46 Pages Posted: 4 May 2011 Last revised: 1 Aug 2014
Date Written: July 28, 2014
I examine the effects that the 1986 Immigration Reform and Control Act (IRCA), which legalized almost 3 million immigrants, had on crime in the United States. I exploit the IRCA's quasi-random timing as well as geographic variation in the intensity of treatment to isolate causal impacts. I find decreases in crime of 2%-6%, primarily due to decline in property crimes, equivalent to 80,000-240,000 fewer violent and property crimes committed each year due to legalization. I calibrate a labor market model of crime, finding that much of the drop in crime can be explained by greater labor market opportunities among applicants.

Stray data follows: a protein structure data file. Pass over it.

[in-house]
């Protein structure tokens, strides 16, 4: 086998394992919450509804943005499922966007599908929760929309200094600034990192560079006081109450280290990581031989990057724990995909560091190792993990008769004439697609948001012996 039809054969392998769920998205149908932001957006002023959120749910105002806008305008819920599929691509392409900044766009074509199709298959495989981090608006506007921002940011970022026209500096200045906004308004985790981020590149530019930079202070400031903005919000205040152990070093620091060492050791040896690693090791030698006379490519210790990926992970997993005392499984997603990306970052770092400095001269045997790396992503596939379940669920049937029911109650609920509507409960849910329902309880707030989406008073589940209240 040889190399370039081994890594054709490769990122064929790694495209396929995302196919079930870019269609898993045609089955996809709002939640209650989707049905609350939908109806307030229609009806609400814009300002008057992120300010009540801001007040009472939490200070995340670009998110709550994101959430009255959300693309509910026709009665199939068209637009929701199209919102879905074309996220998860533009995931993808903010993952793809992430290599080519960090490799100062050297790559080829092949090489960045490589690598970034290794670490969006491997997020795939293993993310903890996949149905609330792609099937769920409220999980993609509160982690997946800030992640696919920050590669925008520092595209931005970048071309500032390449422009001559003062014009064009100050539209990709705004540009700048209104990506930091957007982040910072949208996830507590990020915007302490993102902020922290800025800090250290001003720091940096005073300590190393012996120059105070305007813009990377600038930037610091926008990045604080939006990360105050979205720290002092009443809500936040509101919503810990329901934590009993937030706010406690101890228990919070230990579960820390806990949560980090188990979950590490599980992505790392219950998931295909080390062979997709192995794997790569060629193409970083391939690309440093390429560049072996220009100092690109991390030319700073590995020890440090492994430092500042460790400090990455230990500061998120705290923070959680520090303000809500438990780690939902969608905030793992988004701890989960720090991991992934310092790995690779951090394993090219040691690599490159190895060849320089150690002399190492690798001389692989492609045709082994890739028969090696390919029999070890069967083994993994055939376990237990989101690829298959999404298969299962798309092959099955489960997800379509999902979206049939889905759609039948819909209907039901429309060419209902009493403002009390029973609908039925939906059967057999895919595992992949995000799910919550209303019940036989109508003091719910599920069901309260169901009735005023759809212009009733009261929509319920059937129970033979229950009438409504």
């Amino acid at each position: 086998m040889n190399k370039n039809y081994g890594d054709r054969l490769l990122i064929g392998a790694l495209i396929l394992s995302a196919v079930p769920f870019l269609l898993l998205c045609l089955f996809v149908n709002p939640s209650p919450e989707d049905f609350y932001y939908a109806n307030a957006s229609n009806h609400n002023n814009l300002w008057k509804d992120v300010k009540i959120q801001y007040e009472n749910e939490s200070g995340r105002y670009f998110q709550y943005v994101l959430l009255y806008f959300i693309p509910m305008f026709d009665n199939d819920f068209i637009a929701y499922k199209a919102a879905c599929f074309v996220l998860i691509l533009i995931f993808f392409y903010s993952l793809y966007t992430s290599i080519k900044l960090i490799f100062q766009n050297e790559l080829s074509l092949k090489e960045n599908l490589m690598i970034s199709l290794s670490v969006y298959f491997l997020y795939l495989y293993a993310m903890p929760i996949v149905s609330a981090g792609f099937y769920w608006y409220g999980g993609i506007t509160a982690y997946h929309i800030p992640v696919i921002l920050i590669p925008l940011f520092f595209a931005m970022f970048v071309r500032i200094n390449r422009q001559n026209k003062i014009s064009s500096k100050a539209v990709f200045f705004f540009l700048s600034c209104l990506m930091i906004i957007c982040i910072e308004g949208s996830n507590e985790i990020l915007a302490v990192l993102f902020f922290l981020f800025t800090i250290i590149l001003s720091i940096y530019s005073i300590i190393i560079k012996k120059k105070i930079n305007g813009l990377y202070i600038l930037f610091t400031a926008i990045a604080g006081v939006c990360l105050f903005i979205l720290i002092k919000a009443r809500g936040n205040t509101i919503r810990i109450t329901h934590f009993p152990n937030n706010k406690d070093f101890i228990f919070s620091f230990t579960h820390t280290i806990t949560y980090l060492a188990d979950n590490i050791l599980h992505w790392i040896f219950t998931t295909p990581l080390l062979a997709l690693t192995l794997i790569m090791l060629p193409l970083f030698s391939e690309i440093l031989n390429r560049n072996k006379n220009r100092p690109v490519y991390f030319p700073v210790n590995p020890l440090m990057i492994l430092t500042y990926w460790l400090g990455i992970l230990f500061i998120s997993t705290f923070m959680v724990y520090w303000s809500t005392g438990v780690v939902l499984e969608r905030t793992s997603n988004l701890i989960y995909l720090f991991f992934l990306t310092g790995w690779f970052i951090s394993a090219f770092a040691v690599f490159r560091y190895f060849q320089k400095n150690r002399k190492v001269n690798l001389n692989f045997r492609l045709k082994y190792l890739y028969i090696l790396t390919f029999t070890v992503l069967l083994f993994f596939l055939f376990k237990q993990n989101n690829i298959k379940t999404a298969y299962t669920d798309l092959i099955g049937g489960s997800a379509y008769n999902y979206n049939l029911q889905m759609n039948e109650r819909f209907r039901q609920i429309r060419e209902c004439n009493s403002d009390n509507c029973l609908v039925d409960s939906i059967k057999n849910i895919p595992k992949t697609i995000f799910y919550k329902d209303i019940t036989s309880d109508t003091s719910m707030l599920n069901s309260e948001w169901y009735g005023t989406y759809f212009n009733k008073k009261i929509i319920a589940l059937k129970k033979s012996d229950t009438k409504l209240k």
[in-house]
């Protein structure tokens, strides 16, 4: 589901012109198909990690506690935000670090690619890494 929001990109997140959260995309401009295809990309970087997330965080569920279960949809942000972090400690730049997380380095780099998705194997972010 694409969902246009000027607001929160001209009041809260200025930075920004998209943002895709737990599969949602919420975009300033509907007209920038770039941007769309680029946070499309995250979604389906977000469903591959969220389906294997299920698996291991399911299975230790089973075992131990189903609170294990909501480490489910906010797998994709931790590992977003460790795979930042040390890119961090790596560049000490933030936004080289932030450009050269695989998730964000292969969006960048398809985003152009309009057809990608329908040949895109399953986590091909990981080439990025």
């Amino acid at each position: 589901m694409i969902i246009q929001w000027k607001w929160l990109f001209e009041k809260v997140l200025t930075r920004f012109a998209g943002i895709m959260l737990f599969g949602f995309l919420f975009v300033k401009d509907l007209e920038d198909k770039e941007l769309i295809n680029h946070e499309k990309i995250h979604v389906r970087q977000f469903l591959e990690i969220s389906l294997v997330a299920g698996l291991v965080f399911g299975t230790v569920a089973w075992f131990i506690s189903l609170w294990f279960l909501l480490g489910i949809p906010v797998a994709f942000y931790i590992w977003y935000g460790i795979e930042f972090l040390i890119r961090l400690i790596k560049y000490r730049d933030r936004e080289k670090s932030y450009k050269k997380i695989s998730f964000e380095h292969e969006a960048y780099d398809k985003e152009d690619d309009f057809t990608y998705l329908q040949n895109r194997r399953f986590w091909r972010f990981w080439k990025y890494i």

Keywords: Immigration, Crime, Policy, Amnesty, Legalization, Legal Status
JEL Classification: F22, J22, J61, K37, K42
Suggested Citation: Suggested Citation
Baker, Scott R., Effects of Immigrant Legalization on Crime: The 1986 Immigration Reform and Control Act (July 28, 2014). Stanford Law and Economics Olin Working Paper No. 412. Available at SSRN: https://ssrn.com/abstract=1829368 or http://dx.doi.org/10.2139/ssrn.1829368